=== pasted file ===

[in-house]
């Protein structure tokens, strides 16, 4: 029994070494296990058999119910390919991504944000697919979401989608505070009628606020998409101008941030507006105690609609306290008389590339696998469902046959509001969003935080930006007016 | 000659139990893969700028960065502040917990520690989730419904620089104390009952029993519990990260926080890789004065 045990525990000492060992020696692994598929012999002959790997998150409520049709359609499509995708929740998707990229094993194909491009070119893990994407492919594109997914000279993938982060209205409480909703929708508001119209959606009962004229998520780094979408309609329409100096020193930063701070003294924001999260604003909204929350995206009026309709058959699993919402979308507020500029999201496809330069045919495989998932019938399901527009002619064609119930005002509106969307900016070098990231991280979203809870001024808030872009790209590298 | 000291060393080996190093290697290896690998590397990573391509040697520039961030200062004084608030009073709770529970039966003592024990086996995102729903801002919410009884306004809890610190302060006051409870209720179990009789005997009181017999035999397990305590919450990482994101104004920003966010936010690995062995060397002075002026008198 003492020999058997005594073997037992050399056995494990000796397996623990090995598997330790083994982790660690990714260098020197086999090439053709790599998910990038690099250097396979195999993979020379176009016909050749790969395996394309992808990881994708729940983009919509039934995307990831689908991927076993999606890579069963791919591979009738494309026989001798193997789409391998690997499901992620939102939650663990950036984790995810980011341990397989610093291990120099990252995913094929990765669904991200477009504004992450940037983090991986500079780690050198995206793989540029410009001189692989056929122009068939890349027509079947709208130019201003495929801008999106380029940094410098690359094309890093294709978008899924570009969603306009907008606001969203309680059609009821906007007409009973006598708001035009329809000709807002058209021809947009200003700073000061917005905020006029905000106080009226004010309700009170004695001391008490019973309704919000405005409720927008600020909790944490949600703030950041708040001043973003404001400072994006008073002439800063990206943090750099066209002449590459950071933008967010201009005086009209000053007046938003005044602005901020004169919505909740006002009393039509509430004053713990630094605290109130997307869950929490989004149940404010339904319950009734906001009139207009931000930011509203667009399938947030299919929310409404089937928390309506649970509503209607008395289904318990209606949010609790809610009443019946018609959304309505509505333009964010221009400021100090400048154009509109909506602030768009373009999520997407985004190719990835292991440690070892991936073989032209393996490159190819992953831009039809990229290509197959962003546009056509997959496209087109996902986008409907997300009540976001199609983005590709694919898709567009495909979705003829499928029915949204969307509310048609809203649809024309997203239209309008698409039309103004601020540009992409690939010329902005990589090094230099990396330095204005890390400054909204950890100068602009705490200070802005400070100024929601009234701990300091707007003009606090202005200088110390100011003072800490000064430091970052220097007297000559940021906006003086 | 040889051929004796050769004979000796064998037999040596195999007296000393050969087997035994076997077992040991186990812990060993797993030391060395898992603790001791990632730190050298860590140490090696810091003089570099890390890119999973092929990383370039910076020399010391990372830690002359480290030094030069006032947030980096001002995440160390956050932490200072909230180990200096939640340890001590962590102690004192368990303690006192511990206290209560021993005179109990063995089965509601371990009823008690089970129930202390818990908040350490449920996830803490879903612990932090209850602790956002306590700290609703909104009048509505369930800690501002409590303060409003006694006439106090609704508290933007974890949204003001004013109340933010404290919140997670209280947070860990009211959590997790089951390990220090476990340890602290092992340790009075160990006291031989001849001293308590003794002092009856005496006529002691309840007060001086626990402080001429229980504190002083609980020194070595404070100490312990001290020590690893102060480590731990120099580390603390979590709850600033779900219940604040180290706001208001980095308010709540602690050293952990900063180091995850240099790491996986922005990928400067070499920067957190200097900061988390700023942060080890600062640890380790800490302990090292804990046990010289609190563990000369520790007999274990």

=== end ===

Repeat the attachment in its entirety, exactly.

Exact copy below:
[in-house]
């Protein structure tokens, strides 16, 4: 029994070494296990058999119910390919991504944000697919979401989608505070009628606020998409101008941030507006105690609609306290008389590339696998469902046959509001969003935080930006007016 | 000659139990893969700028960065502040917990520690989730419904620089104390009952029993519990990260926080890789004065 045990525990000492060992020696692994598929012999002959790997998150409520049709359609499509995708929740998707990229094993194909491009070119893990994407492919594109997914000279993938982060209205409480909703929708508001119209959606009962004229998520780094979408309609329409100096020193930063701070003294924001999260604003909204929350995206009026309709058959699993919402979308507020500029999201496809330069045919495989998932019938399901527009002619064609119930005002509106969307900016070098990231991280979203809870001024808030872009790209590298 | 000291060393080996190093290697290896690998590397990573391509040697520039961030200062004084608030009073709770529970039966003592024990086996995102729903801002919410009884306004809890610190302060006051409870209720179990009789005997009181017999035999397990305590919450990482994101104004920003966010936010690995062995060397002075002026008198 003492020999058997005594073997037992050399056995494990000796397996623990090995598997330790083994982790660690990714260098020197086999090439053709790599998910990038690099250097396979195999993979020379176009016909050749790969395996394309992808990881994708729940983009919509039934995307990831689908991927076993999606890579069963791919591979009738494309026989001798193997789409391998690997499901992620939102939650663990950036984790995810980011341990397989610093291990120099990252995913094929990765669904991200477009504004992450940037983090991986500079780690050198995206793989540029410009001189692989056929122009068939890349027509079947709208130019201003495929801008999106380029940094410098690359094309890093294709978008899924570009969603306009907008606001969203309680059609009821906007007409009973006598708001035009329809000709807002058209021809947009200003700073000061917005905020006029905000106080009226004010309700009170004695001391008490019973309704919000405005409720927008600020909790944490949600703030950041708040001043973003404001400072994006008073002439800063990206943090750099066209002449590459950071933008967010201009005086009209000053007046938003005044602005901020004169919505909740006002009393039509509430004053713990630094605290109130997307869950929490989004149940404010339904319950009734906001009139207009931000930011509203667009399938947030299919929310409404089937928390309506649970509503209607008395289904318990209606949010609790809610009443019946018609959304309505509505333009964010221009400021100090400048154009509109909506602030768009373009999520997407985004190719990835292991440690070892991936073989032209393996490159190819992953831009039809990229290509197959962003546009056509997959496209087109996902986008409907997300009540976001199609983005590709694919898709567009495909979705003829499928029915949204969307509310048609809203649809024309997203239209309008698409039309103004601020540009992409690939010329902005990589090094230099990396330095204005890390400054909204950890100068602009705490200070802005400070100024929601009234701990300091707007003009606090202005200088110390100011003072800490000064430091970052220097007297000559940021906006003086 | 040889051929004796050769004979000796064998037999040596195999007296000393050969087997035994076997077992040991186990812990060993797993030391060395898992603790001791990632730190050298860590140490090696810091003089570099890390890119999973092929990383370039910076020399010391990372830690002359480290030094030069006032947030980096001002995440160390956050932490200072909230180990200096939640340890001590962590102690004192368990303690006192511990206290209560021993005179109990063995089965509601371990009823008690089970129930202390818990908040350490449920996830803490879903612990932090209850602790956002306590700290609703909104009048509505369930800690501002409590303060409003006694006439106090609704508290933007974890949204003001004013109340933010404290919140997670209280947070860990009211959590997790089951390990220090476990340890602290092992340790009075160990006291031989001849001293308590003794002092009856005496006529002691309840007060001086626990402080001429229980504190002083609980020194070595404070100490312990001290020590690893102060480590731990120099580390603390979590709850600033779900219940604040180290706001208001980095308010709540602690050293952990900063180091995850240099790491996986922005990928400067070499920067957190200097900061988390700023942060080890600062640890380790800490302990090292804990046990010289609190563990000369520790007999274990």